“One of the low-hanging fruit is training,” said Laura Élan, senior director of cybersecurity, MxD. “We can put a lot of technical controls in our environment and you should have the technical controls. You also have to have the awareness of those controls so that humans and the processes they interact with do not compromise security. Training is not one-and-done. Training supports creating a culture within the environment so each individual understands their contribution to security.”
“Every cybersecurity practitioner has pet peeves, and USB ports are one of mine,” Élan said. “USB ports are so ubiquitous. We put them on everything—manufacturing equipment such as CNC machines and 3D printers. It’s a great technology. It’s plug and play. USB ports and thumb drives have made it easy to transmit information and files.”
Along with that convenience comes risk. “They also are really great opportunities for bad actors, or even benign actors, to introduce security threats,” she said.
When USB ports are left open on a factory floor, as they often are, a bad actor could plug in a USB drive to introduce malware that could affect the safety of a machine, she noted. A bad actor also could plug in a USB drive and exfiltrate data. Or an employee could bring in a thumb drive from home that he or she didn’t know was compromised, plug it in, and introduce malware to the factory system.
“A USB port was one of the vectors that actors used to introduce malware into the uranium-enrichment environment in the Stuxnet attack (on Iranian nuclear facilities in 2010).”
A $25 lock can secure a USB port, plugging into an open port and permanently blocking or locking a piece of equipment unless an individual follows a set authorization process, Élan said.
When patching, which is the process to repair a vulnerability or a flaw that is identified after the release of an application or software, it’s critical to include all assets that can accept a patch, said Oscar Ornelas, chief product security officer at PTC.
Patch management is essential but difficult to do without halting the manufacturing process, Élan added.
“Often the patches require me to go to individual pieces of equipment—it’s difficult to automate software updates in the factory floor,” Élan noted. “Not only do I have to bring the processes down and do the security patching, but then I have to bring the equipment back up and make sure I haven’t changed any of the attributes of the pieces of equipment so my system is still working right.”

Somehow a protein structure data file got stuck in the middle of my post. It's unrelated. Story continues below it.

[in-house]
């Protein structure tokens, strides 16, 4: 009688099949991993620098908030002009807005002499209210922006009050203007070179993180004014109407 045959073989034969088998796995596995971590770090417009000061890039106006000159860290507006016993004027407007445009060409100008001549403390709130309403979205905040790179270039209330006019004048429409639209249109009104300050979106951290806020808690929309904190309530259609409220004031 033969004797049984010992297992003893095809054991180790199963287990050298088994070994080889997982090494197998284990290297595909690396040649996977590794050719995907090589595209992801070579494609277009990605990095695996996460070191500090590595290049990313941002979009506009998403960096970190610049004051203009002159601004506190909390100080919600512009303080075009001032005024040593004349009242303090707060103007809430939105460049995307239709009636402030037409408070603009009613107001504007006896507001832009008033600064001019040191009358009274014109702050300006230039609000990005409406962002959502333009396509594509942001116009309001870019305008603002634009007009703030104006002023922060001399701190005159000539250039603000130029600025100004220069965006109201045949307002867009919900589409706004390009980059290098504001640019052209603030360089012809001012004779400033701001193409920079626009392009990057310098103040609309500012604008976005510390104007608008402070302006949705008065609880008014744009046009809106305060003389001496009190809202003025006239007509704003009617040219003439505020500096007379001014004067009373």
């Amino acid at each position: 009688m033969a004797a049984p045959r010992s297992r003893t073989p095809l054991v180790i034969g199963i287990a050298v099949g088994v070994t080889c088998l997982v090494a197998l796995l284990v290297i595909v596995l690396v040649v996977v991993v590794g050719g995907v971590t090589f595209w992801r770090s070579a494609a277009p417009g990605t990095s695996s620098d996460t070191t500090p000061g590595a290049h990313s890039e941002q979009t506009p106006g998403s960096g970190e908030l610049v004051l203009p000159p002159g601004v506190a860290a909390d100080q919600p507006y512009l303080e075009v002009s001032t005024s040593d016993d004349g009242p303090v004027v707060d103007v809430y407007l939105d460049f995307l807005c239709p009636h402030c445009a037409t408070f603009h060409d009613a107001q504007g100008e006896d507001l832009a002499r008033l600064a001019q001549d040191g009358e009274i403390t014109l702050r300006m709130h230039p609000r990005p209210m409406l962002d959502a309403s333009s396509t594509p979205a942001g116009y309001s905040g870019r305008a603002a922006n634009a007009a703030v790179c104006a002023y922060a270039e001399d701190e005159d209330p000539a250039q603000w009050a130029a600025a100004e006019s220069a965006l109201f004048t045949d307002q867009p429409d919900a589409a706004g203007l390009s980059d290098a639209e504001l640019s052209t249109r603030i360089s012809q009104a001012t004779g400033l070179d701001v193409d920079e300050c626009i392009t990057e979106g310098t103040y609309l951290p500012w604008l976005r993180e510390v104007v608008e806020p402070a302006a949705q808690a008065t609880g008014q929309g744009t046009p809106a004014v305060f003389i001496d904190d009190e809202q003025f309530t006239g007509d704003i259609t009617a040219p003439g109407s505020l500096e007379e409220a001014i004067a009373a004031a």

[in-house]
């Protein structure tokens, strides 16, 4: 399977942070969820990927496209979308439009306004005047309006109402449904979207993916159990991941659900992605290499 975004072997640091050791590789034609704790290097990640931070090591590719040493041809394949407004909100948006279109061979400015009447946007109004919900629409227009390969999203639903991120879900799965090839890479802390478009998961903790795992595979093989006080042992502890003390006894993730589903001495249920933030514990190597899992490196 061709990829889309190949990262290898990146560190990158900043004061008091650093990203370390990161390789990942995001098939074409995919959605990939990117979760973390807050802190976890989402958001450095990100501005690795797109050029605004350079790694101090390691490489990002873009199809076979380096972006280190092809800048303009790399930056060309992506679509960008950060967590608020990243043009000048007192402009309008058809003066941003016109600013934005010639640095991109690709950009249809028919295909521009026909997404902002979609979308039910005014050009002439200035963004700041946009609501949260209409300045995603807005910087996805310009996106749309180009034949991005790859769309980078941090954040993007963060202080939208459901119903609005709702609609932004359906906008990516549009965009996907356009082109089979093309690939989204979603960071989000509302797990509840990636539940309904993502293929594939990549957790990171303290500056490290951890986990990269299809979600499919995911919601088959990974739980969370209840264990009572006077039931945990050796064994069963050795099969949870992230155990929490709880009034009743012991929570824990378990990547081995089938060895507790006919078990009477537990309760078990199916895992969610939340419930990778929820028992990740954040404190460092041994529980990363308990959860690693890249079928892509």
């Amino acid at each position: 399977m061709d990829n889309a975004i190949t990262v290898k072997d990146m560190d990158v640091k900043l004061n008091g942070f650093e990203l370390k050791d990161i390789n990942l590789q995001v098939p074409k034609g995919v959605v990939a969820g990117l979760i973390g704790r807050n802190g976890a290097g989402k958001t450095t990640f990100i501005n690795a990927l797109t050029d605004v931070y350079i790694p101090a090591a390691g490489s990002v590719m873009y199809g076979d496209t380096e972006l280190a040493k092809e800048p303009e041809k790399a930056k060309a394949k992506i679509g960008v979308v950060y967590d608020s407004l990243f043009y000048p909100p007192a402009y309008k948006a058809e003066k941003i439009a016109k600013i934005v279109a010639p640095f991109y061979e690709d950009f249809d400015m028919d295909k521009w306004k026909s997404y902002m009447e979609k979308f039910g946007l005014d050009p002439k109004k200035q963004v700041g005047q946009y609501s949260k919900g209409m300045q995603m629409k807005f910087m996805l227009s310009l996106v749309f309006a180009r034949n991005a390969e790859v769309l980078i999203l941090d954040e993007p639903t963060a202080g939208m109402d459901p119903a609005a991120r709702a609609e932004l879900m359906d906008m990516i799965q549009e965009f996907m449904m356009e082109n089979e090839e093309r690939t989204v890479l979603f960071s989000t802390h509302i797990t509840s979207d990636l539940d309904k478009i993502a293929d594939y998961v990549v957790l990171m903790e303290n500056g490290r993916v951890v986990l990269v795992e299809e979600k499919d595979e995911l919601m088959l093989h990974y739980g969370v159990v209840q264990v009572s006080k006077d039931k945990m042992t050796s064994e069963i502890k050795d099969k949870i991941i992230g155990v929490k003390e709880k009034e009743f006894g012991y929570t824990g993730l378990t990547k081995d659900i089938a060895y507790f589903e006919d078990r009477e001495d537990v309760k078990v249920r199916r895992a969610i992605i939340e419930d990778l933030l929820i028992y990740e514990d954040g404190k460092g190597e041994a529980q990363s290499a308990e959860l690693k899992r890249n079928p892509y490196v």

Segmentation, where parts of the network are compartmentalized and not accessible to others, is a powerful security tool, Élan explained, because it provides an effective way to isolate an active attack before it spreads. For example, segmentation ensures malware in one segment doesn’t affect systems in another. Creating segments reduces the attack surface to an absolute minimum. However, Élan cautioned, such separation is tricky to implement and requires an organization to have IT resources that can help configure the environment.
Instead of assuming every user inside the system is trusted and acting safely, adopt a “zero trust” approach with software and manage it accordingly, Élan said. Every data exchange and every user must be authenticated, authorized, and subject to continuous validation. Zero trust often requires manufacturers to rethink their architecture and to enable tools to monitor network traffic, she added.
A key factor is 24/7 email monitoring with alerts for potential breaches or inadvertently risky actions, Haugli asserted.
Physical security is not new but it is an essential part of cybersecurity, Élan said. However, physical security is often overlooked when cybersecurity policies and procedures are written. Cybercriminals can access hardware, downloading malicious software directly into systems. Therefore, it’s imperative that only authorized employees are given access to the parts of the organization and building they need to perform their jobs, Élan added.
Replace insecure devices, which are devices not able to be authenticated, and insecure protocols (those still communicating in plain text), Ornelas said. While you’re at it, get rid of all stations or systems still running on analog protocols, he added. While digital signals are encrypted and arguably more secure as a result, analog signals are not encrypted, allowing easy entry into an organization.
Once the basics are in place, manufacturers need an ongoing strategic OT cybersecurity program that is constantly being maintained and updated. If not, “It’s just a bunch of ad hoc controls put in place by a person who has likely moved on, and no one knows why the controls are there or how to maintain them,” Tommey said.
A governance structure “makes sure everything you’re doing is as effective on day 300 as on day one,” Haugli concluded.